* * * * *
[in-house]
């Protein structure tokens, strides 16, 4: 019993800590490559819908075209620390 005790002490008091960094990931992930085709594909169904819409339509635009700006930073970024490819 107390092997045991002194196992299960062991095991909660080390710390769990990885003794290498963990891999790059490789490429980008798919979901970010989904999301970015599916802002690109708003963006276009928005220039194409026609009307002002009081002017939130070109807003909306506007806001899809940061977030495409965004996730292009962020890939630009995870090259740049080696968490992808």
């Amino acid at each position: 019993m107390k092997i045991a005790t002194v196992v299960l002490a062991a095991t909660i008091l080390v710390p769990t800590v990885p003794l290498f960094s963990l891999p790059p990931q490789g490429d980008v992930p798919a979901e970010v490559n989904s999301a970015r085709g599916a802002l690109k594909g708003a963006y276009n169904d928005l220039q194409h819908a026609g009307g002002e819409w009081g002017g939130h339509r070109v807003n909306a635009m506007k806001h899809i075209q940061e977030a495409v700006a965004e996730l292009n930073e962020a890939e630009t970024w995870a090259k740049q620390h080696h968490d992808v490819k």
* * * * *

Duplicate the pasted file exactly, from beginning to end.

[in-house]
């Protein structure tokens, strides 16, 4: 019993800590490559819908075209620390 005790002490008091960094990931992930085709594909169904819409339509635009700006930073970024490819 107390092997045991002194196992299960062991095991909660080390710390769990990885003794290498963990891999790059490789490429980008798919979901970010989904999301970015599916802002690109708003963006276009928005220039194409026609009307002002009081002017939130070109807003909306506007806001899809940061977030495409965004996730292009962020890939630009995870090259740049080696968490992808």
């Amino acid at each position: 019993m107390k092997i045991a005790t002194v196992v299960l002490a062991a095991t909660i008091l080390v710390p769990t800590v990885p003794l290498f960094s963990l891999p790059p990931q490789g490429d980008v992930p798919a979901e970010v490559n989904s999301a970015r085709g599916a802002l690109k594909g708003a963006y276009n169904d928005l220039q194409h819908a026609g009307g002002e819409w009081g002017g939130h339509r070109v807003n909306a635009m506007k806001h899809i075209q940061e977030a495409v700006a965004e996730l292009n930073e962020a890939e630009t970024w995870a090259k740049q620390h080696h968490d992808v490819k």